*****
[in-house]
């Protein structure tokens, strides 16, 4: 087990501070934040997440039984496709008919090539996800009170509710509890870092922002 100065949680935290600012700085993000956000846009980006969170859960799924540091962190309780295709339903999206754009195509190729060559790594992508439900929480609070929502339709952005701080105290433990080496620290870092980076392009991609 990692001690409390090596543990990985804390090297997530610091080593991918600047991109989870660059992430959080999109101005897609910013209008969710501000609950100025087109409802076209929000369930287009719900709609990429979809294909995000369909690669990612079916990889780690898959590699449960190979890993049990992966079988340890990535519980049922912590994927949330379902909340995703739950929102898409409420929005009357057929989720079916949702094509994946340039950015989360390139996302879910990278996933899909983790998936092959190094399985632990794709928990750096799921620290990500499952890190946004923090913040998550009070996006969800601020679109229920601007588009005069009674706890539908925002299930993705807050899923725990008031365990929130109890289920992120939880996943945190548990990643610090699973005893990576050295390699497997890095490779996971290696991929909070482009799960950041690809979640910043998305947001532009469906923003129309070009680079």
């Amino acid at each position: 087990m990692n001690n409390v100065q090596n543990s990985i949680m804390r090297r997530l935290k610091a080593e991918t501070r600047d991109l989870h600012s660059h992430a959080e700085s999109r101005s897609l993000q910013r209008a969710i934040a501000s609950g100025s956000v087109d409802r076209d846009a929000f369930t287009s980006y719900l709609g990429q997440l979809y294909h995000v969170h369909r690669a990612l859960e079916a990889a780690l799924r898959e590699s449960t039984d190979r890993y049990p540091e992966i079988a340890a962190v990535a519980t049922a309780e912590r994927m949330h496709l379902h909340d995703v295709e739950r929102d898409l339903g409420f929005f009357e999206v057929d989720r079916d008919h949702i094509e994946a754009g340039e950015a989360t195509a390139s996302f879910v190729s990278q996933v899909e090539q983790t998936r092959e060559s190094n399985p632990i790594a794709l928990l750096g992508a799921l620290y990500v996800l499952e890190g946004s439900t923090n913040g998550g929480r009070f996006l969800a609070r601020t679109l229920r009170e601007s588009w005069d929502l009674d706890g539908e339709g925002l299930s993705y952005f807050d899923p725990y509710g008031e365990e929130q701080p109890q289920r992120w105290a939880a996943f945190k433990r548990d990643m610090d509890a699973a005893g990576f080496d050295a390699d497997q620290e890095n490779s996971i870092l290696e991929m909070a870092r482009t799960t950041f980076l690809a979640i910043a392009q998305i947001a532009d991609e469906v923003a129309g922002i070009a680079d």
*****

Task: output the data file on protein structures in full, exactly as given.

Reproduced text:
[in-house]
């Protein structure tokens, strides 16, 4: 087990501070934040997440039984496709008919090539996800009170509710509890870092922002 100065949680935290600012700085993000956000846009980006969170859960799924540091962190309780295709339903999206754009195509190729060559790594992508439900929480609070929502339709952005701080105290433990080496620290870092980076392009991609 990692001690409390090596543990990985804390090297997530610091080593991918600047991109989870660059992430959080999109101005897609910013209008969710501000609950100025087109409802076209929000369930287009719900709609990429979809294909995000369909690669990612079916990889780690898959590699449960190979890993049990992966079988340890990535519980049922912590994927949330379902909340995703739950929102898409409420929005009357057929989720079916949702094509994946340039950015989360390139996302879910990278996933899909983790998936092959190094399985632990794709928990750096799921620290990500499952890190946004923090913040998550009070996006969800601020679109229920601007588009005069009674706890539908925002299930993705807050899923725990008031365990929130109890289920992120939880996943945190548990990643610090699973005893990576050295390699497997890095490779996971290696991929909070482009799960950041690809979640910043998305947001532009469906923003129309070009680079």
């Amino acid at each position: 087990m990692n001690n409390v100065q090596n543990s990985i949680m804390r090297r997530l935290k610091a080593e991918t501070r600047d991109l989870h600012s660059h992430a959080e700085s999109r101005s897609l993000q910013r209008a969710i934040a501000s609950g100025s956000v087109d409802r076209d846009a929000f369930t287009s980006y719900l709609g990429q997440l979809y294909h995000v969170h369909r690669a990612l859960e079916a990889a780690l799924r898959e590699s449960t039984d190979r890993y049990p540091e992966i079988a340890a962190v990535a519980t049922a309780e912590r994927m949330h496709l379902h909340d995703v295709e739950r929102d898409l339903g409420f929005f009357e999206v057929d989720r079916d008919h949702i094509e994946a754009g340039e950015a989360t195509a390139s996302f879910v190729s990278q996933v899909e090539q983790t998936r092959e060559s190094n399985p632990i790594a794709l928990l750096g992508a799921l620290y990500v996800l499952e890190g946004s439900t923090n913040g998550g929480r009070f996006l969800a609070r601020t679109l229920r009170e601007s588009w005069d929502l009674d706890g539908e339709g925002l299930s993705y952005f807050d899923p725990y509710g008031e365990e929130q701080p109890q289920r992120w105290a939880a996943f945190k433990r548990d990643m610090d509890a699973a005893g990576f080496d050295a390699d497997q620290e890095n490779s996971i870092l290696e991929m909070a870092r482009t799960t950041f980076l690809a979640i910043a392009q998305i947001a532009d991609e469906v923003a129309g922002i070009a680079d």